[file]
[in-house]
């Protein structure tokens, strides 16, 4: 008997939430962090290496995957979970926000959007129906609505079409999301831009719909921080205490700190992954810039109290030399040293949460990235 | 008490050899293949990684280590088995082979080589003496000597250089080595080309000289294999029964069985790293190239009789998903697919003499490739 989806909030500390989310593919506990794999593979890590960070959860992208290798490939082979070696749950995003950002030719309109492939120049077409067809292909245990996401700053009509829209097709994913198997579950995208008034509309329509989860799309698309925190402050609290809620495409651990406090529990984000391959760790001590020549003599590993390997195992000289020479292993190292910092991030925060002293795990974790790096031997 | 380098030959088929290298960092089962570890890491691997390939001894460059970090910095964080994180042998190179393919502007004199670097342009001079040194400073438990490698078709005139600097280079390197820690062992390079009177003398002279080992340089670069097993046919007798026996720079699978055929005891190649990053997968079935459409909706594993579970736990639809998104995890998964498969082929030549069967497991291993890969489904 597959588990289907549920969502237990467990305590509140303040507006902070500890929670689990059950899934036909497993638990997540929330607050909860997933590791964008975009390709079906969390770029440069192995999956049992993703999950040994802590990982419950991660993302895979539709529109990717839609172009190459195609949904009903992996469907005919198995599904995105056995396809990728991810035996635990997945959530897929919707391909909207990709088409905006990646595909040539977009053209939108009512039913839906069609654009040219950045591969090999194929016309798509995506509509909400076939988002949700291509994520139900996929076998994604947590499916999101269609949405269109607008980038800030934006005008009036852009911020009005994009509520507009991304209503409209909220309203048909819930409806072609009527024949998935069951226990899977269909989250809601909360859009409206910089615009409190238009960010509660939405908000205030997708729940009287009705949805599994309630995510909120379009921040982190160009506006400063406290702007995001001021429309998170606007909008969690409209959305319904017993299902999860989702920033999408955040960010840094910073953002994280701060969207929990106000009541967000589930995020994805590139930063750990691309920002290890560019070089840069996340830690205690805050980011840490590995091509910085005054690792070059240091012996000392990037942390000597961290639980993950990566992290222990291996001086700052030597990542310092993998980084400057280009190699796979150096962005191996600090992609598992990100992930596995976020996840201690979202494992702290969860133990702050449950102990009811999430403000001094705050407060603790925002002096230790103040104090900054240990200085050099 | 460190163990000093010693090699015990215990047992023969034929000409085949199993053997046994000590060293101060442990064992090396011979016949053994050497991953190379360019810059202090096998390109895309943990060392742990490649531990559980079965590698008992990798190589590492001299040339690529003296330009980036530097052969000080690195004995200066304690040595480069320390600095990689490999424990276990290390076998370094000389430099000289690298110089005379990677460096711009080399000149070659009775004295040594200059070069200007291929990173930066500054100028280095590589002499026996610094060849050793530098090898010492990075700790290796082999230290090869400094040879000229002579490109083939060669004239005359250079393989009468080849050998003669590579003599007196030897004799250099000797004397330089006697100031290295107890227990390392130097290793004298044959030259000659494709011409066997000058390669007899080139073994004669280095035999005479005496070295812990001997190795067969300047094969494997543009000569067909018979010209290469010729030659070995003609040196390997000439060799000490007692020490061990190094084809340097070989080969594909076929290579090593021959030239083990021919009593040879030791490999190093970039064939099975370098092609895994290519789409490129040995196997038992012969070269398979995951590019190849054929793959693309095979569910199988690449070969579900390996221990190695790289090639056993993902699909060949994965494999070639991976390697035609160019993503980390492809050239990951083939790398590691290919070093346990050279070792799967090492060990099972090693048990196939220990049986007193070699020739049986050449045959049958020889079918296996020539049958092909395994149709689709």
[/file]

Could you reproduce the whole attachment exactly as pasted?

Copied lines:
[in-house]
């Protein structure tokens, strides 16, 4: 008997939430962090290496995957979970926000959007129906609505079409999301831009719909921080205490700190992954810039109290030399040293949460990235 | 008490050899293949990684280590088995082979080589003496000597250089080595080309000289294999029964069985790293190239009789998903697919003499490739 989806909030500390989310593919506990794999593979890590960070959860992208290798490939082979070696749950995003950002030719309109492939120049077409067809292909245990996401700053009509829209097709994913198997579950995208008034509309329509989860799309698309925190402050609290809620495409651990406090529990984000391959760790001590020549003599590993390997195992000289020479292993190292910092991030925060002293795990974790790096031997 | 380098030959088929290298960092089962570890890491691997390939001894460059970090910095964080994180042998190179393919502007004199670097342009001079040194400073438990490698078709005139600097280079390197820690062992390079009177003398002279080992340089670069097993046919007798026996720079699978055929005891190649990053997968079935459409909706594993579970736990639809998104995890998964498969082929030549069967497991291993890969489904 597959588990289907549920969502237990467990305590509140303040507006902070500890929670689990059950899934036909497993638990997540929330607050909860997933590791964008975009390709079906969390770029440069192995999956049992993703999950040994802590990982419950991660993302895979539709529109990717839609172009190459195609949904009903992996469907005919198995599904995105056995396809990728991810035996635990997945959530897929919707391909909207990709088409905006990646595909040539977009053209939108009512039913839906069609654009040219950045591969090999194929016309798509995506509509909400076939988002949700291509994520139900996929076998994604947590499916999101269609949405269109607008980038800030934006005008009036852009911020009005994009509520507009991304209503409209909220309203048909819930409806072609009527024949998935069951226990899977269909989250809601909360859009409206910089615009409190238009960010509660939405908000205030997708729940009287009705949805599994309630995510909120379009921040982190160009506006400063406290702007995001001021429309998170606007909008969690409209959305319904017993299902999860989702920033999408955040960010840094910073953002994280701060969207929990106000009541967000589930995020994805590139930063750990691309920002290890560019070089840069996340830690205690805050980011840490590995091509910085005054690792070059240091012996000392990037942390000597961290639980993950990566992290222990291996001086700052030597990542310092993998980084400057280009190699796979150096962005191996600090992609598992990100992930596995976020996840201690979202494992702290969860133990702050449950102990009811999430403000001094705050407060603790925002002096230790103040104090900054240990200085050099 | 460190163990000093010693090699015990215990047992023969034929000409085949199993053997046994000590060293101060442990064992090396011979016949053994050497991953190379360019810059202090096998390109895309943990060392742990490649531990559980079965590698008992990798190589590492001299040339690529003296330009980036530097052969000080690195004995200066304690040595480069320390600095990689490999424990276990290390076998370094000389430099000289690298110089005379990677460096711009080399000149070659009775004295040594200059070069200007291929990173930066500054100028280095590589002499026996610094060849050793530098090898010492990075700790290796082999230290090869400094040879000229002579490109083939060669004239005359250079393989009468080849050998003669590579003599007196030897004799250099000797004397330089006697100031290295107890227990390392130097290793004298044959030259000659494709011409066997000058390669007899080139073994004669280095035999005479005496070295812990001997190795067969300047094969494997543009000569067909018979010209290469010729030659070995003609040196390997000439060799000490007692020490061990190094084809340097070989080969594909076929290579090593021959030239083990021919009593040879030791490999190093970039064939099975370098092609895994290519789409490129040995196997038992012969070269398979995951590019190849054929793959693309095979569910199988690449070969579900390996221990190695790289090639056993993902699909060949994965494999070639991976390697035609160019993503980390492809050239990951083939790398590691290919070093346990050279070792799967090492060990099972090693048990196939220990049986007193070699020739049986050449045959049958020889079918296996020539049958092909395994149709689709």